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14
Dec

Mission: Impossible III


Mission: Impossible III (2006)
★★★★ / ★★★★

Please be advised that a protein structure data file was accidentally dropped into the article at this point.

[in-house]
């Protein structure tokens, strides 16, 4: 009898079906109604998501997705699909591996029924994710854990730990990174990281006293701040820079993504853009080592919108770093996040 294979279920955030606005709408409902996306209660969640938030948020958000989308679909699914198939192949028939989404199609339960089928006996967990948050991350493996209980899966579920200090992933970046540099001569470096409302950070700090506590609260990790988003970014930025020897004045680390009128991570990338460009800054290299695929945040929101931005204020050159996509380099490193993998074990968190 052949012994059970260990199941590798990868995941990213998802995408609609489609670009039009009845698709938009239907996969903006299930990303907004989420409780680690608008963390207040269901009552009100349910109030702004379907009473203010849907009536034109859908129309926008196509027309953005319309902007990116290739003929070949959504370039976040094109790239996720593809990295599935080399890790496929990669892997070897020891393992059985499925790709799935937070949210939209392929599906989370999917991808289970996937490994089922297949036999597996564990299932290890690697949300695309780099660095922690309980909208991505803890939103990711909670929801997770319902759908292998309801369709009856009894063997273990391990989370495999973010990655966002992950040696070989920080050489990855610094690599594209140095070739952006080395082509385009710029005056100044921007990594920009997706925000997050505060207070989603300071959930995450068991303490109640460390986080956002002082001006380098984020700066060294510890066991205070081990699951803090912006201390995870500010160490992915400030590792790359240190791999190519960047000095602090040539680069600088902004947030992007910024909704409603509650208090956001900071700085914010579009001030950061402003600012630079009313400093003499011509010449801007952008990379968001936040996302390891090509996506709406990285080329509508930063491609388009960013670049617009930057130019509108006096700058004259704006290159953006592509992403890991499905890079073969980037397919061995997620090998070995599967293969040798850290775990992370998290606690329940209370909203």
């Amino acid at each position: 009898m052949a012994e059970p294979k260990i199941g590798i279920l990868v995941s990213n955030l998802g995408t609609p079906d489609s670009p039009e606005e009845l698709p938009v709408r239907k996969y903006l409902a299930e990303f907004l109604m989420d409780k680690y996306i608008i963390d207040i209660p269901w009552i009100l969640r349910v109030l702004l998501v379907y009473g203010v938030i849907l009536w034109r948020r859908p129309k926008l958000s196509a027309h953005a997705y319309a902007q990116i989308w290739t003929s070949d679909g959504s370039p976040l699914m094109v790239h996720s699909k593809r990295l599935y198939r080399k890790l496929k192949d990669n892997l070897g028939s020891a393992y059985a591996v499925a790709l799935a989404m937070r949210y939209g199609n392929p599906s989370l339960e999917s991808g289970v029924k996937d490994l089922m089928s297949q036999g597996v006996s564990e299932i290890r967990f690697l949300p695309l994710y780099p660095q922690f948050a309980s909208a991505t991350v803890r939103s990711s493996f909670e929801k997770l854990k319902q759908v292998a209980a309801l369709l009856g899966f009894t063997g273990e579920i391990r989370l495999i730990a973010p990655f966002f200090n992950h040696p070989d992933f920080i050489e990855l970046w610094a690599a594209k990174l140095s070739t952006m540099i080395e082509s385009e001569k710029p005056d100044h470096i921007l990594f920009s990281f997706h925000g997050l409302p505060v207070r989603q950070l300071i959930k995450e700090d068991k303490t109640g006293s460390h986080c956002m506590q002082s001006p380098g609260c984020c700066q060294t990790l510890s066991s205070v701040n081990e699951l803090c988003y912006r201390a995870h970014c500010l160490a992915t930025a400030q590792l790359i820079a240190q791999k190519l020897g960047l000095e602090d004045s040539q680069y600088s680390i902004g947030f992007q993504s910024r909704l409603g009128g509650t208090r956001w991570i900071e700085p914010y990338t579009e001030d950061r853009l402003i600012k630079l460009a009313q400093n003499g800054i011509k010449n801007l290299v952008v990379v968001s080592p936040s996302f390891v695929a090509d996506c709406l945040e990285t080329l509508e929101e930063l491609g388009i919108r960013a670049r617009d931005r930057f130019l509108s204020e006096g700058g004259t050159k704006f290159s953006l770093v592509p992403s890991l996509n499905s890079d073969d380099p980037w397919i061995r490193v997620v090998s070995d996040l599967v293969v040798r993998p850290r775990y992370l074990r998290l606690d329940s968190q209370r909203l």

Ethan Hunt (Tom Cruise), while throwing a party with Julia (Michelle Monaghan), a girl he intended on marrying, received a cryptic phone call, a signal that he was to meet with a superior to discuss a possible mission. Musgrave (Billy Crudup) informed Hunt that one of his former students (Keri Russell) in the agency had been kidnapped. Normally, a captured agent would be disavowed but the agency believed that she knew crucial information about Owen Davian (Philip Seymour Hoffman), an arms dealer they had been tracking for some time, so her extraction was necessary. Hunt accepted the mission and was assigned a team (Ving Rhames, Jonathan Rhys Meyers, Maggie Q) to rescue the kidnapped agent. Directed by J.J. Abrams, “Mission: Impossible III” had a wonderful mix of drama and action. Despite the cool gadgetry and intense physical stunts, it felt believable because what was at stake felt real. The theme of Hunt’s struggle to keep his personal and professional lives separate was at the forefront. It seemed like no matter what he did, there was no stopping the two spheres from colliding. That’s why the heart-pounding first scene worked. We got to observe Ethan helpless at the sight of Davian, a figure of his professional life, putting a gun to his future wife’s head, a symbol of his personal life. Even though we had no idea what the Rabbit’s Foot, an item that Davian was desperate to have, was exactly, it didn’t matter. What mattered was the spectrum of emotions Hunt experienced, which moved from confusion to anger then regret, as Davian counted from one to ten, the point when he was to put a bullet into the innocent woman’s head just because he could and he enjoyed watching people suffer. The action sequences, jumping from one continent to another, were as breathtaking and astute as ever. The warehouse scene in Germany provided the template. It was messy, bullets, glass and fire thrown everywhere, but never incomprehensible unlike most poorly edited action movies. Each team member was given something important to do. While Hunt explored the building, someone was underground, another was in the air, while the other was in charge of scanning the perimeter via body temperature. Each time the camera moved from one team member to another, it was consistently interesting. Their teamwork established a healthy synergy of tension that, when threatened, delivered nail-biting suspense. But that isn’t to say that the film was devoid of humor. The scenes with Benji Dunn (Simon Pegg), a bumbling tech expert, prevented the project from being suffocatingly serious. Brassel (Laurence Fishburne), Hunt and Musgrave’s superior, had an intimidating aura but his lines had a certain snappy irony that went beyond the archetype of a tough-as-nails boss. “Mission: Impossible III,” written by Alex Kurtzman, Roberto Orci, and J.J. Abrams, looked and felt like it was made by people who love to make movies. It’s amazing how much clichés tinged with a microcosm of originality can feel something new.